A city is a thing without a direction. It is just growing in all directions. It’s a complex system of processes interacting together. My dream is to keep it as complex as possible. This might sound like Los Angeles but the man talking is Joost Flint, founder of Amsterdam’s Digital City. Log on to http://www.dds.nl. […]
A city is a thing without a direction. It is just growing in all directions. It’s a complex system of processes interacting together. My dream is to keep it as complex as possible. This might sound like Los Angeles but the man talking is Joost Flint, founder of Amsterdam’s Digital City. Log on to http://www.dds.nl. Send them a message saying ‘Happy second birthday’. The birth of the Digital City, De Digital Stad, is developing very nicely. This pioneering model, founded by a group of squatting hackers, has been transformed into a million dollar business.The party celebrations include stopping the city – not in true anarchist style, but rather freezing it for future archaeologists. The back-up disks will be entombed to record their history. You have to be aware of the future when you start to preserve the past. Two years ago De Digital Stad sold the authorities the idea that with local elections barely scraping turn-outs of 29%, De Digital Stad could bridge the gap between citizens and politicians. Democratization via the Internet. In a blaze of publicity, electronic mail addresses were dished out to the vote-hungry bureaucrats.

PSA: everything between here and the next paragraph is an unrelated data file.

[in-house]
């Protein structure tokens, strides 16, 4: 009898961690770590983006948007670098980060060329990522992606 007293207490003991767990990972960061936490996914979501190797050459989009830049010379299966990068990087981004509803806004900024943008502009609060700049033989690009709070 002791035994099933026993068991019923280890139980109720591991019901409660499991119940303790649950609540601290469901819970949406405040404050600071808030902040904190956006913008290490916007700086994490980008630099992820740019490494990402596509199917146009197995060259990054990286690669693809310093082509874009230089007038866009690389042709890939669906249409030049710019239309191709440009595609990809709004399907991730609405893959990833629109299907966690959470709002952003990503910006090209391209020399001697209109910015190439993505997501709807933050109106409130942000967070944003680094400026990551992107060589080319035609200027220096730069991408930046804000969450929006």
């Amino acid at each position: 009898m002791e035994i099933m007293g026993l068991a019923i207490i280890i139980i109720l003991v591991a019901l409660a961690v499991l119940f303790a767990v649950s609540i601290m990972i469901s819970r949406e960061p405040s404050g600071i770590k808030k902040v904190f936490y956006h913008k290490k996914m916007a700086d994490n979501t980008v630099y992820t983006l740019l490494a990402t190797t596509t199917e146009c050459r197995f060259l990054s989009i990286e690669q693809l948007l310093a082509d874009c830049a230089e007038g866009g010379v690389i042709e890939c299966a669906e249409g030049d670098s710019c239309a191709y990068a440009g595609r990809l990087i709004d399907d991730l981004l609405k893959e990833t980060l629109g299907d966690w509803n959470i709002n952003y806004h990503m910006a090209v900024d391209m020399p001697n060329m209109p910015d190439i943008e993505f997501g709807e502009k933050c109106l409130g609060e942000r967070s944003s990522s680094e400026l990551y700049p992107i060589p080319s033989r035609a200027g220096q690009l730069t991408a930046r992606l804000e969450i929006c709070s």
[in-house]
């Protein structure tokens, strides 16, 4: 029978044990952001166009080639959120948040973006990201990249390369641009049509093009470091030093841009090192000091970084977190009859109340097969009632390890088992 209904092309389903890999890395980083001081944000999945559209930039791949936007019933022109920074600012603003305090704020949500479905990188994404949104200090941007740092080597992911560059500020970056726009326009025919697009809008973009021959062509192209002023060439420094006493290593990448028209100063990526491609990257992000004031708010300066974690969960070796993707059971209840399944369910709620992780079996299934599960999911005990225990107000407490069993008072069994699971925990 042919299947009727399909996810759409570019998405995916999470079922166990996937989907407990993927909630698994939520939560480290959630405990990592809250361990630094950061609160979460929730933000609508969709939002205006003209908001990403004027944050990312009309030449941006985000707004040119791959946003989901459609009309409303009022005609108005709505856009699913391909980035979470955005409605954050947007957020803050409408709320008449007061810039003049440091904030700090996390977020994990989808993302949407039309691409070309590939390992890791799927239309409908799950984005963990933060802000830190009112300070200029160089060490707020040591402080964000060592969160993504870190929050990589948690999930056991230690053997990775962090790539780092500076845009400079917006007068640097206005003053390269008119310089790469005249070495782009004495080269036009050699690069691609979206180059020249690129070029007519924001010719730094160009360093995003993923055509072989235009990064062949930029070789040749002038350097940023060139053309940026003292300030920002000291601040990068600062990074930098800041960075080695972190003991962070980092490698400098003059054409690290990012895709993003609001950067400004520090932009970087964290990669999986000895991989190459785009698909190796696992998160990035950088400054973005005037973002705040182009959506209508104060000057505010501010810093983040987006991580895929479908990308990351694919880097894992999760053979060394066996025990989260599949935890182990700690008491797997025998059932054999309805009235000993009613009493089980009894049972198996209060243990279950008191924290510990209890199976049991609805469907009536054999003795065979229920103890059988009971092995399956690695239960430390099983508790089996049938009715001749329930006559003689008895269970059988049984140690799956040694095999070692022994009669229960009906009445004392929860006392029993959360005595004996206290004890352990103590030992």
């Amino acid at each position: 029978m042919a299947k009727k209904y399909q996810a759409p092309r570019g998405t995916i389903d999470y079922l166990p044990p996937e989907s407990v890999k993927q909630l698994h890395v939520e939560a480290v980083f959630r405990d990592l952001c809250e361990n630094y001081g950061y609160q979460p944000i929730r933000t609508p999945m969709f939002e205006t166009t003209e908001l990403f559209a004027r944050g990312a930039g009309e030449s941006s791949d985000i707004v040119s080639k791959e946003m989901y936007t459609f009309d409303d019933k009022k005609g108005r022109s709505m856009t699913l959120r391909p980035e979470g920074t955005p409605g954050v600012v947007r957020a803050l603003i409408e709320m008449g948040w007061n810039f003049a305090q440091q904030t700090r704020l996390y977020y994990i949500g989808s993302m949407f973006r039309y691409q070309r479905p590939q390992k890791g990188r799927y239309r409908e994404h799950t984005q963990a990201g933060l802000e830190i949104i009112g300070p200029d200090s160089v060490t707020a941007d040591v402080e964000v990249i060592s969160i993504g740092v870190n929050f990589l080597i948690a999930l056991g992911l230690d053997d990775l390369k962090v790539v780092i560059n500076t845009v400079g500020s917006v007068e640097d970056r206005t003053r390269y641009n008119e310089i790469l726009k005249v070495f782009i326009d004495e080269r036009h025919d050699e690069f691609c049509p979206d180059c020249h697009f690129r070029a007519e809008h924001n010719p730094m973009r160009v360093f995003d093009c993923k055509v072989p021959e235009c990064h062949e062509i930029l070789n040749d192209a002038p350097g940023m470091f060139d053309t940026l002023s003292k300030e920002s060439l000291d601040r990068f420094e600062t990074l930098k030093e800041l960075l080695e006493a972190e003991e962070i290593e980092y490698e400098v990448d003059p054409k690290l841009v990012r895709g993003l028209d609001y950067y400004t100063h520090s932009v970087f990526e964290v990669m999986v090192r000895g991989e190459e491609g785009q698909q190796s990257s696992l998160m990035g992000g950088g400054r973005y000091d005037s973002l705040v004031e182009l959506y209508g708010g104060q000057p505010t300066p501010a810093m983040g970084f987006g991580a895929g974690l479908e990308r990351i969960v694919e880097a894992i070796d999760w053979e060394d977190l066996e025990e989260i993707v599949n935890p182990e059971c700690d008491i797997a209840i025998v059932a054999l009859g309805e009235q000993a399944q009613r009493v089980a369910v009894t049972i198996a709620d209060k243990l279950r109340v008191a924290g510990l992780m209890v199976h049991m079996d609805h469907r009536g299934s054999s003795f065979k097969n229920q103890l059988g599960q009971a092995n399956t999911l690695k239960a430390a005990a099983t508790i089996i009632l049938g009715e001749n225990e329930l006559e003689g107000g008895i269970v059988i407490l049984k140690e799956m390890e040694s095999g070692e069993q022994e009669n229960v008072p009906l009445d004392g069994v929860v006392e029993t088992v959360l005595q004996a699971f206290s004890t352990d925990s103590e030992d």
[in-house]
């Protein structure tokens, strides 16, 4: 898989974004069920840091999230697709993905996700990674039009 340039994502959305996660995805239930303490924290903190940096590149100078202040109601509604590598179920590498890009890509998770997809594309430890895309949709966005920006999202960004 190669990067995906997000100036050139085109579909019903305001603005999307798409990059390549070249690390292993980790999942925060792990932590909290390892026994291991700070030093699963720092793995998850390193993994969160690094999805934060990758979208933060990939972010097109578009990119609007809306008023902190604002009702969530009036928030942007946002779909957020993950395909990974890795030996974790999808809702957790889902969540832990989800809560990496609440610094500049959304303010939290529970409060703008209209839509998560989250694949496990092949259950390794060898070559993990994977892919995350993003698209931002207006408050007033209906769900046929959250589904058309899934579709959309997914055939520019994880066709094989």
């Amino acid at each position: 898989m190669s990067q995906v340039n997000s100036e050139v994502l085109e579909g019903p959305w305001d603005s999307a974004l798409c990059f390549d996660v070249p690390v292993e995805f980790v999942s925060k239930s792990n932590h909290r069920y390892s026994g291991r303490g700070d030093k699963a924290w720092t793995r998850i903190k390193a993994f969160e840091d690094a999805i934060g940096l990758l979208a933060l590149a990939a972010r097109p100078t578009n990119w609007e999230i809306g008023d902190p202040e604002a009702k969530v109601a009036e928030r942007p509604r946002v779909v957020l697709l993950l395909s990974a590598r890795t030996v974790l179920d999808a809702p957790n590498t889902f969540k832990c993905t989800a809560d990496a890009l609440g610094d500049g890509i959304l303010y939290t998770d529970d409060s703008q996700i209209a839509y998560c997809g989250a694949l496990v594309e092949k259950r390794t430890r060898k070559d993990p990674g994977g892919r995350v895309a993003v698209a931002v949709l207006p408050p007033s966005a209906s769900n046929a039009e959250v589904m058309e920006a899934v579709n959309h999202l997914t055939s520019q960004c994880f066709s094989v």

The set-up money provided was a little over the equivalent of $100,000 and repeated a few months later. It didn’t work but, more importantly, it is slowly starting to now remember not every politician is at ease with a mouse. There were citizens waiting to participate in an on-line chat, but there were no politicians who could find the time to learn the new stuff and in the end there was no discussion at all, says Michael van Eeden, an ex-IBM Corp employee now running De Digital Stad’s technical development. We wanted communication to be between politicians and citizens but quickly found out that people weren’t interested in politicians at all, but wanted to communicate with each other. And the digital city just went on and on and on. The City has been rebuilt in three interface stages, starting with a text-based system in its industrial infancy. Now you’re transported to a futuristic metropolis: pods and blue hexagonal habitats jut into the sunset. You have a graphic lexicon to chat one to one, in a group, or send some mail. You can take a coffee in the cafe. Click on the metro and navigate North and South within an underground entertainment arena. Link up with Internet books and magazines on every square’s news-stand. For film buffs there’s the documentary Movie Square. You can even set up your own house and live there. The law-abiding fill their tax forms for the Inland Revenue; the activists protest in the government plaza. Joost Flint will probably be labelled the digital mayor, being one of the four original founders. He conducted a poll on who should oversee decisions made in the city and De Digital Stad received a near unanimous vote.
By Jeremy Wall